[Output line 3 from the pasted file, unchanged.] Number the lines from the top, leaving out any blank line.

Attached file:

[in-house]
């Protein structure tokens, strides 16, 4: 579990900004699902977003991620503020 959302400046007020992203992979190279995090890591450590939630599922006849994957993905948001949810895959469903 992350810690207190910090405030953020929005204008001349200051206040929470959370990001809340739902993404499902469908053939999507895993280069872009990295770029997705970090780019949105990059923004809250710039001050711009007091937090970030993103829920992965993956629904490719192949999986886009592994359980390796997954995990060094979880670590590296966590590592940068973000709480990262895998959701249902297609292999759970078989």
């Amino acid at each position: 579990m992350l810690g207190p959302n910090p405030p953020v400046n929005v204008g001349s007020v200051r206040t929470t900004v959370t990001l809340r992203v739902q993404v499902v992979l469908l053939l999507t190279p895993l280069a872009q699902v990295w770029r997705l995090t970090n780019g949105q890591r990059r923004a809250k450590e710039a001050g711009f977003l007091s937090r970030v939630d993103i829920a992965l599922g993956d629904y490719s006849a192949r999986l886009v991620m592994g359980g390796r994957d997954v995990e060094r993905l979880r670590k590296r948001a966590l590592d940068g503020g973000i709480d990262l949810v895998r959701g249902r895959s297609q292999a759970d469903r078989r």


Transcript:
């Amino acid at each position: 579990m992350l810690g207190p959302n910090p405030p953020v400046n929005v204008g001349s007020v200051r206040t929470t900004v959370t990001l809340r992203v739902q993404v499902v992979l469908l053939l999507t190279p895993l280069a872009q699902v990295w770029r997705l995090t970090n780019g949105q890591r990059r923004a809250k450590e710039a001050g711009f977003l007091s937090r970030v939630d993103i829920a992965l599922g993956d629904y490719s006849a192949r999986l886009v991620m592994g359980g390796r994957d997954v995990e060094r993905l979880r670590k590296r948001a966590l590592d940068g503020g973000i709480d990262l949810v895998r959701g249902r895959s297609q292999a759970d469903r078989r």